Produces a swollen bulbous base with a pleasing anise-like flavour.
Florence Fennel produces a swollen bulbous base with a pleasing anise-like flavour. It is absolutely superb when used raw in salads or cooked in chicken dishes. Above the bulbous root, lacy carrot-like foliage grows to about 75 cm (2.5') high. Interestingly, many gardeners report that their younger children really appreciate fennel's irresistible aroma and taste. Some gardeners also report that fennel seems to inhibit bean and tomato growth if roots of these plants intermingle. Fennel, like dill, also attracts a range of beneficial insects to the garden. Annual
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How To Grow
280 seeds/gram Sow seed directly outdoors in a sunny site with average soil in mid to late May. Seed can also be started indoors in a soil-less mix 8 weeks before last frost date. Keep temperature at 21 C (70 F) for the 10-14 day germination period, then grow on at a slightly cooler temperature before hardening off and transplanting outside after the danger of frost has passed. Sow seed 3 mm (1/8") deep and 2.5 cm (1") apart then thin to 25-30 cm (10-12") apart in the garden. It is our experience that direct sowing works best with fennel.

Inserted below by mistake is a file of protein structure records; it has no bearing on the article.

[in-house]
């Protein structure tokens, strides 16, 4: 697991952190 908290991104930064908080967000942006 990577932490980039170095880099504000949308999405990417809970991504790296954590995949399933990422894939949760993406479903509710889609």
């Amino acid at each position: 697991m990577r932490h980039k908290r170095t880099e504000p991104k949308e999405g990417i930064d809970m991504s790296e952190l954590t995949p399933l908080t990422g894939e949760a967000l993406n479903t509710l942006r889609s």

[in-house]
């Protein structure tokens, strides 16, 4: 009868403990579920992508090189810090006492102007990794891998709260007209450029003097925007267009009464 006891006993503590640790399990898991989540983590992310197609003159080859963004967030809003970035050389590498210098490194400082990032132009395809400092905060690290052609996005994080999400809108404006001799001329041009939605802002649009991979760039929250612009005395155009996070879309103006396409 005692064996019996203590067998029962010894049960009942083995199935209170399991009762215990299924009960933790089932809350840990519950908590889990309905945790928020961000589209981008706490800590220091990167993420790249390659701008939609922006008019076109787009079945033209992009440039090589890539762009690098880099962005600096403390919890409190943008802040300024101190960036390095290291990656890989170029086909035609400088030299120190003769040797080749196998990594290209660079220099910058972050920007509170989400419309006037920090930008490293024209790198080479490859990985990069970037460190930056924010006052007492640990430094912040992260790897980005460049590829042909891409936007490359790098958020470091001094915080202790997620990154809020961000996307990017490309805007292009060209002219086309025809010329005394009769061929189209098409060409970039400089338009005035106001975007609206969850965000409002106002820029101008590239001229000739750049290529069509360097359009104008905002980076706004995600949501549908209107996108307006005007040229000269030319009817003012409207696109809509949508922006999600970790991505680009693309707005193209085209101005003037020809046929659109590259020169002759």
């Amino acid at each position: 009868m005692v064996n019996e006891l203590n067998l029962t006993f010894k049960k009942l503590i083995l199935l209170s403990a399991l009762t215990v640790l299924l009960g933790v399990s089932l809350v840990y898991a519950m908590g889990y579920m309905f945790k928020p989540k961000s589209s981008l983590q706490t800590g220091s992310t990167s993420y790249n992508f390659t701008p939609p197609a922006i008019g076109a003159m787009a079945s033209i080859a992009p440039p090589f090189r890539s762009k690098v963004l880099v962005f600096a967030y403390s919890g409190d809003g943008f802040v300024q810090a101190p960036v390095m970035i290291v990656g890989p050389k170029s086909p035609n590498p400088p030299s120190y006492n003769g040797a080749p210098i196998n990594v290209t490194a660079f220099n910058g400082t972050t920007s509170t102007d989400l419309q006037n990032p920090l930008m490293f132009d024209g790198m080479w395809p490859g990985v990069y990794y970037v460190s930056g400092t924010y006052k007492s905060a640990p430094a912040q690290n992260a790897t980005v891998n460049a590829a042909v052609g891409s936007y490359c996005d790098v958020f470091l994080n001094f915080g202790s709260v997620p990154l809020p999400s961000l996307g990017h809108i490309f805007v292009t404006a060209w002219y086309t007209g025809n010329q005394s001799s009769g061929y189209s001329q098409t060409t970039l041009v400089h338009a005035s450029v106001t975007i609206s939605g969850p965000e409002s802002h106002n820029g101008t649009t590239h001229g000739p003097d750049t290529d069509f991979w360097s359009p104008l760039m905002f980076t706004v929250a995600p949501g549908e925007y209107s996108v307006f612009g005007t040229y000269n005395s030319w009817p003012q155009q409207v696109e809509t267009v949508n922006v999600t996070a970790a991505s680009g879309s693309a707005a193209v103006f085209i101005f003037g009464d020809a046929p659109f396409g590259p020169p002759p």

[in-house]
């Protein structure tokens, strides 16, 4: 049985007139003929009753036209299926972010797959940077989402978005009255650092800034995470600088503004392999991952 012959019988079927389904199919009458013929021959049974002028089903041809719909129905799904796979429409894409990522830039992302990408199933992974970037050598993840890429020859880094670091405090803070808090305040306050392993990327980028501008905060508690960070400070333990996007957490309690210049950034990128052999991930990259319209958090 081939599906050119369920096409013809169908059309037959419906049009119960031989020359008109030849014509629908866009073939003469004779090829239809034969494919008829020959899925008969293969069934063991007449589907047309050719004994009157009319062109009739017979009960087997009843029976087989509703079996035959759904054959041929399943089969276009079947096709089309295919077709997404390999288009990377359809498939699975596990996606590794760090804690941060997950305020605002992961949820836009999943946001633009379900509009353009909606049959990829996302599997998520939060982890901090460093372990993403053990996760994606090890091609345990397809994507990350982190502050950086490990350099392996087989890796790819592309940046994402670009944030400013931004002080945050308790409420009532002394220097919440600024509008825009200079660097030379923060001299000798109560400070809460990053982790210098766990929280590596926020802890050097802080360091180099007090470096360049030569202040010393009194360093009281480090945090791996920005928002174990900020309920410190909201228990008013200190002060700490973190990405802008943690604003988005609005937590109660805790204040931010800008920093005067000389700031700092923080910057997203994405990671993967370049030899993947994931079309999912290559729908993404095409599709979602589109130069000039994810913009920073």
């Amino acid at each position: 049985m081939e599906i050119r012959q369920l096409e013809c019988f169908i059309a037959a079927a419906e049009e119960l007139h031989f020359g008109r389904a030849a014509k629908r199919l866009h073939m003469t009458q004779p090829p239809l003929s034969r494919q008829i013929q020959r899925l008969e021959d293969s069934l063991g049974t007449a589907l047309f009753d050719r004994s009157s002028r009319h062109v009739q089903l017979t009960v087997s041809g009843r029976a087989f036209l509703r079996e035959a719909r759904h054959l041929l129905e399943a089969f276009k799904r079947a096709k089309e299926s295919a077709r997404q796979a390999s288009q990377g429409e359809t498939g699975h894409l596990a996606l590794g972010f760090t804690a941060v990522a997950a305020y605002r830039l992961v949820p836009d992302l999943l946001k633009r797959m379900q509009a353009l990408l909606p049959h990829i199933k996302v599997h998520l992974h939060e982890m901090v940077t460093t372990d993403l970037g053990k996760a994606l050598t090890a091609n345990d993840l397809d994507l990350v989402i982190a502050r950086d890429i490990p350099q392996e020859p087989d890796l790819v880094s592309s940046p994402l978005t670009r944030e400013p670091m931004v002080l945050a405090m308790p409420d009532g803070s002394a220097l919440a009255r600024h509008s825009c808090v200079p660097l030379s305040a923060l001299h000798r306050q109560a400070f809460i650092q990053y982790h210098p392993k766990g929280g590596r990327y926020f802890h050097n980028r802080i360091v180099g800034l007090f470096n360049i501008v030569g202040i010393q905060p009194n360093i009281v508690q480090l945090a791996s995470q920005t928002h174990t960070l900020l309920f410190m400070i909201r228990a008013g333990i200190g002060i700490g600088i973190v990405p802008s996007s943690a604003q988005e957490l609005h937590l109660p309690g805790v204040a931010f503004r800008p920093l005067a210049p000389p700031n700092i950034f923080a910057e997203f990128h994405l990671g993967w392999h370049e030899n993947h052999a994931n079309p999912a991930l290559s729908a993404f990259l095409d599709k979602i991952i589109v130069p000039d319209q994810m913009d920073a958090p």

Blooming Season Begins
Start Indoors for an Earlier Crop or Sow Direct
Days to Emergence
10 to 14
Medium %2860 to 80 cm%29%2824%22 to 32%22%29
Killed by Frost
Degree of Difficulty
Prior Experience Beneficial
Foeniculum vulgare azoricum
Used raw in salads
Beneficial insect plant
Cooked in many chicken dishes
Often braised and served as a side dish on its own